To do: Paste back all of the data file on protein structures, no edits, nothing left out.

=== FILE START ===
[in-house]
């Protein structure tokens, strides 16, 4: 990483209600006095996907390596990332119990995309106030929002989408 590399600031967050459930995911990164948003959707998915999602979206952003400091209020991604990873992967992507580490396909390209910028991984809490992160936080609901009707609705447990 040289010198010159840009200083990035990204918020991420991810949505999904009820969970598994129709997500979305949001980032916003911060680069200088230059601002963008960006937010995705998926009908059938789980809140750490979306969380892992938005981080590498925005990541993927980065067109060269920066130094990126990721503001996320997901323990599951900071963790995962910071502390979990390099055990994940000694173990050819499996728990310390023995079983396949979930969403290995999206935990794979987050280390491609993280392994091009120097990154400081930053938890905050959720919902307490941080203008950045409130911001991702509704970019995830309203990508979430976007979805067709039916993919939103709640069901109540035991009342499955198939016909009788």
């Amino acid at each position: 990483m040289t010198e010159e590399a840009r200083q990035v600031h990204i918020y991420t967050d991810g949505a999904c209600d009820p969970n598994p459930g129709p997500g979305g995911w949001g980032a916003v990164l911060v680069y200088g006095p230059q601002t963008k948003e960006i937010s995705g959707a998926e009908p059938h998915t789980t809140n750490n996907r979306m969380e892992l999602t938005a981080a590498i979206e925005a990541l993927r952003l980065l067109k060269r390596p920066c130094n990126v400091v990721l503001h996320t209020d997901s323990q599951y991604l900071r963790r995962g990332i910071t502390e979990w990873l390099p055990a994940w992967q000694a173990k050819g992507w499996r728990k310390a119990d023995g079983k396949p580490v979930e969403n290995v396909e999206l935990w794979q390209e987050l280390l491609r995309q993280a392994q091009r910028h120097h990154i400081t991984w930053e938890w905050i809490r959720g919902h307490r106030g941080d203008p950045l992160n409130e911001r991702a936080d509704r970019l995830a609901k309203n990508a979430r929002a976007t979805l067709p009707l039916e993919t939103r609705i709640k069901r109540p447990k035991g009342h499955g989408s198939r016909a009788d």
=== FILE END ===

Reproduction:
[in-house]
């Protein structure tokens, strides 16, 4: 990483209600006095996907390596990332119990995309106030929002989408 590399600031967050459930995911990164948003959707998915999602979206952003400091209020991604990873992967992507580490396909390209910028991984809490992160936080609901009707609705447990 040289010198010159840009200083990035990204918020991420991810949505999904009820969970598994129709997500979305949001980032916003911060680069200088230059601002963008960006937010995705998926009908059938789980809140750490979306969380892992938005981080590498925005990541993927980065067109060269920066130094990126990721503001996320997901323990599951900071963790995962910071502390979990390099055990994940000694173990050819499996728990310390023995079983396949979930969403290995999206935990794979987050280390491609993280392994091009120097990154400081930053938890905050959720919902307490941080203008950045409130911001991702509704970019995830309203990508979430976007979805067709039916993919939103709640069901109540035991009342499955198939016909009788």
């Amino acid at each position: 990483m040289t010198e010159e590399a840009r200083q990035v600031h990204i918020y991420t967050d991810g949505a999904c209600d009820p969970n598994p459930g129709p997500g979305g995911w949001g980032a916003v990164l911060v680069y200088g006095p230059q601002t963008k948003e960006i937010s995705g959707a998926e009908p059938h998915t789980t809140n750490n996907r979306m969380e892992l999602t938005a981080a590498i979206e925005a990541l993927r952003l980065l067109k060269r390596p920066c130094n990126v400091v990721l503001h996320t209020d997901s323990q599951y991604l900071r963790r995962g990332i910071t502390e979990w990873l390099p055990a994940w992967q000694a173990k050819g992507w499996r728990k310390a119990d023995g079983k396949p580490v979930e969403n290995v396909e999206l935990w794979q390209e987050l280390l491609r995309q993280a392994q091009r910028h120097h990154i400081t991984w930053e938890w905050i809490r959720g919902h307490r106030g941080d203008p950045l992160n409130e911001r991702a936080d509704r970019l995830a609901k309203n990508a979430r929002a976007t979805l067709p009707l039916e993919t939103r609705i709640k069901r109540p447990k035991g009342h499955g989408s198939r016909a009788d």